The code of the beat.

5 Things to Help You Make Beats Consistently and Grow Your Style and Sound


The key to making great beats is consistency. Consistency keeps you in a music-making zone and away from the dreaded beat block. Consistency also ensures your growth as a beatmaker. In this tutorial, I outline five things that will help you make beats consistently and grow your own style and sound.

1. Write Down a Theme, Then Make a Beat to It

Having a clear theme to work from can give you tremendous focus when making beats. So write down a theme or title, then try to make a beat to match it. Doesn’t matter if you’re a sample-based beatmaker or not, beginning with a set idea can streamline your approach, saving you time and improving your skill for developing beats as you intended.

Don’t get me wrong, some of the greatest beats that you will ever make will come from moments when you have no clear idea, when you’re just trying out random sounds. That’s cool, the “riff” method always plays a role in every music makers approach. But beatmakers are often music-makers for hire, which means we often know the task or the artist that we’re making music for and, any many cases, we receive specific requests for a certain style and sound. So getting in the habit of constructing beats from an initial theme will keep you sharp in this regard.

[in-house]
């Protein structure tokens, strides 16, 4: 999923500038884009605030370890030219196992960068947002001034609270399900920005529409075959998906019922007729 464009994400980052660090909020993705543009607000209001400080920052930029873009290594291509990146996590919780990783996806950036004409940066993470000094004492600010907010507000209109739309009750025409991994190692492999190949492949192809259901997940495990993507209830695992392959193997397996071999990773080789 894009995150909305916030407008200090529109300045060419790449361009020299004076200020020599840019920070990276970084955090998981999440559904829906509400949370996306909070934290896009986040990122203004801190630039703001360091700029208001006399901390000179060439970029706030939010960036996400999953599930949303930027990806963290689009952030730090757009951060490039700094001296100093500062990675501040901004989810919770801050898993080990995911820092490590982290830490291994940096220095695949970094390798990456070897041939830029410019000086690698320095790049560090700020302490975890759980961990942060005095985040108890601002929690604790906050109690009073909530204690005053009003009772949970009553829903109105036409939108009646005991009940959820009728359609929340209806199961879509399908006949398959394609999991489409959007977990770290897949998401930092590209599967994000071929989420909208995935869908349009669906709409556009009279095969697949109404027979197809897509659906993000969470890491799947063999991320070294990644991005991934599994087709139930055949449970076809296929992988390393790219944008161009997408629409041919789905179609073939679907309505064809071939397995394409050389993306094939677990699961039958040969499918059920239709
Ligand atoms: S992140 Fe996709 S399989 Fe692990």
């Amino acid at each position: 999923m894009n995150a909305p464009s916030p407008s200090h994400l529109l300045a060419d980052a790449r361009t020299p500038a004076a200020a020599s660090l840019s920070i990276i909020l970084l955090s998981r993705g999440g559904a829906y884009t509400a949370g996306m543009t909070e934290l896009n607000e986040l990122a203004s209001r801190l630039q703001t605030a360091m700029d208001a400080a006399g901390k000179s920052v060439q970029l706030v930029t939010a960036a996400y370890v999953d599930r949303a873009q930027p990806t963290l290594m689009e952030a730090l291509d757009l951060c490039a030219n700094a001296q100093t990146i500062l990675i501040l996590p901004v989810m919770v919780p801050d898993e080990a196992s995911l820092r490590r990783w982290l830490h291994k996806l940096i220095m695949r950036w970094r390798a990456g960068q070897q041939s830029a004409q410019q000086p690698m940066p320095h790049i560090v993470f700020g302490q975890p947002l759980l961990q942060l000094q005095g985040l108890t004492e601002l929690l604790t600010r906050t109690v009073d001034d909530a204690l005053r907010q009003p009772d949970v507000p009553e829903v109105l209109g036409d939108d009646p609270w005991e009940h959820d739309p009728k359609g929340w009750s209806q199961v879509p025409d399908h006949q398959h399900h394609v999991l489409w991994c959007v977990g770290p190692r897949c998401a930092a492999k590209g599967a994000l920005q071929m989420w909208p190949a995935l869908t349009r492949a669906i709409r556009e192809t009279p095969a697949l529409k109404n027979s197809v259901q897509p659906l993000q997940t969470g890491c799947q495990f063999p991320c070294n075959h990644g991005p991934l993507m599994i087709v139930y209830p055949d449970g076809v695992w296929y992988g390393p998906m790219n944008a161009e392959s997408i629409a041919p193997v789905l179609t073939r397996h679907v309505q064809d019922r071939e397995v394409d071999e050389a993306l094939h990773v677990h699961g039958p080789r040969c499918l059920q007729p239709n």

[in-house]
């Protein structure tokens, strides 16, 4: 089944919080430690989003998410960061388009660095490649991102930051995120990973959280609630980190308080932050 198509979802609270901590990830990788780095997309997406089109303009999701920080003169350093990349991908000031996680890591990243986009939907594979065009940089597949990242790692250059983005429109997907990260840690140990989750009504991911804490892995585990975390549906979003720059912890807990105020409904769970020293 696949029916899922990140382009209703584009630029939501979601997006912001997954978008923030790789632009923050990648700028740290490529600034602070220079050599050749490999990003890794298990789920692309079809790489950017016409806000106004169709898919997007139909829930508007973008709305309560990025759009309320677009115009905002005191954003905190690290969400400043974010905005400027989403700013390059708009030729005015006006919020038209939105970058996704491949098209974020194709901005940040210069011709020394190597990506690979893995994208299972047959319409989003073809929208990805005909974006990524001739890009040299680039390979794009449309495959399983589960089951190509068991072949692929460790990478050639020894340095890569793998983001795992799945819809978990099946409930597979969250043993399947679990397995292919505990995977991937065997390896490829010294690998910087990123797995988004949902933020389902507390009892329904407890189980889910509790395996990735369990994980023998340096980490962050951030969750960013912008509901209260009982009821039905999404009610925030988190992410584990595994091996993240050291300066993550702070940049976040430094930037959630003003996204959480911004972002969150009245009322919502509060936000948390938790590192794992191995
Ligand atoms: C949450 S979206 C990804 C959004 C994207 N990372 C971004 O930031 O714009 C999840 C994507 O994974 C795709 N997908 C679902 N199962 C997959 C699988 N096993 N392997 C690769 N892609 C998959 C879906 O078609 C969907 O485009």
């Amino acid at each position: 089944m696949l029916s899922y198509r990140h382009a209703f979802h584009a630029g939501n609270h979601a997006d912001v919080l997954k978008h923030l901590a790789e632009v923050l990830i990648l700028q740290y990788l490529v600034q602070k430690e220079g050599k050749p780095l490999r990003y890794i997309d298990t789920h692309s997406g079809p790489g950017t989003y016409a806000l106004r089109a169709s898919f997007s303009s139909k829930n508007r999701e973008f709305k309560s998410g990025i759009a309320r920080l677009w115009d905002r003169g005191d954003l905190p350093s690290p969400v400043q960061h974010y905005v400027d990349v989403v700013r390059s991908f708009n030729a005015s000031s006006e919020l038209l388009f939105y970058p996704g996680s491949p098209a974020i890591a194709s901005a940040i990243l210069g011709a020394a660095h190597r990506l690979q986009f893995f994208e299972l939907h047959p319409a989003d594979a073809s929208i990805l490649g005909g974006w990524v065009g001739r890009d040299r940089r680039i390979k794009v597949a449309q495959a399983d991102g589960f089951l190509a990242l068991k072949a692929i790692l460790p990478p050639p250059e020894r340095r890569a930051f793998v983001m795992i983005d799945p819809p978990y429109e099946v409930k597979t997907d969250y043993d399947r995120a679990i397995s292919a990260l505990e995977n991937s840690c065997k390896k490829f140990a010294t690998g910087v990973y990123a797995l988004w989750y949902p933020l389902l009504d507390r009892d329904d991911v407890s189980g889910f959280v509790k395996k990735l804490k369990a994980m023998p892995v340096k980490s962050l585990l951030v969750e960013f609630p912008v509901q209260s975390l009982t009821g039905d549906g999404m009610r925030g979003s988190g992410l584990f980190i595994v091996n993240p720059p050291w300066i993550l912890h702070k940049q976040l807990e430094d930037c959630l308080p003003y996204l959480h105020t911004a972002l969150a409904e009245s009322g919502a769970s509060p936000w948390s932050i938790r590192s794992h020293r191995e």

2. Listen to the Music of Other Producers: Creativity Breeds Creativity, Part 1

Nothing leads to creativity quite like creativity. Listening to music, a practice I like to call MusicStudy, is the single most inspiring activity that you can do to help get your creative ideas flowing. In my interviews with DJ Premier, Buckwild, 9th Wonder, and DJ Toomp, all of them told me how, on various occasions, they were prompted to make a specific beat because they were inspired by a given song/beat made by another producer.

But MusicStudy isn’t just about listening to the beats of other producers. Listening to music outside of hip hop is very important. It introduces you to new music genres, forms, and musical tropes and invites you to learn about the commonalities that exist across all music forms. It helps generate new ideas and make sense of some of your older or underdeveloped ones, and it underscores who you are as music maker.

3. Swap Sounds with Fellow Beatmakers
Collaboration, in any art form, always results in an exchange of ideas and often leads to greater productivity. One way to collaborate with fellow beatmakers is to swap sounds. Trading sounds with fellow beatmakers not only deepens your sound arsenal — which can enhance your own style and sound —it also puts you in a position to develop new relationships with fellow music makers, relationships that can then be parlayed into collaborative projects.

4. Listen to Music Outside of Hip Hop: Creativity Breeds Creativity, Part 2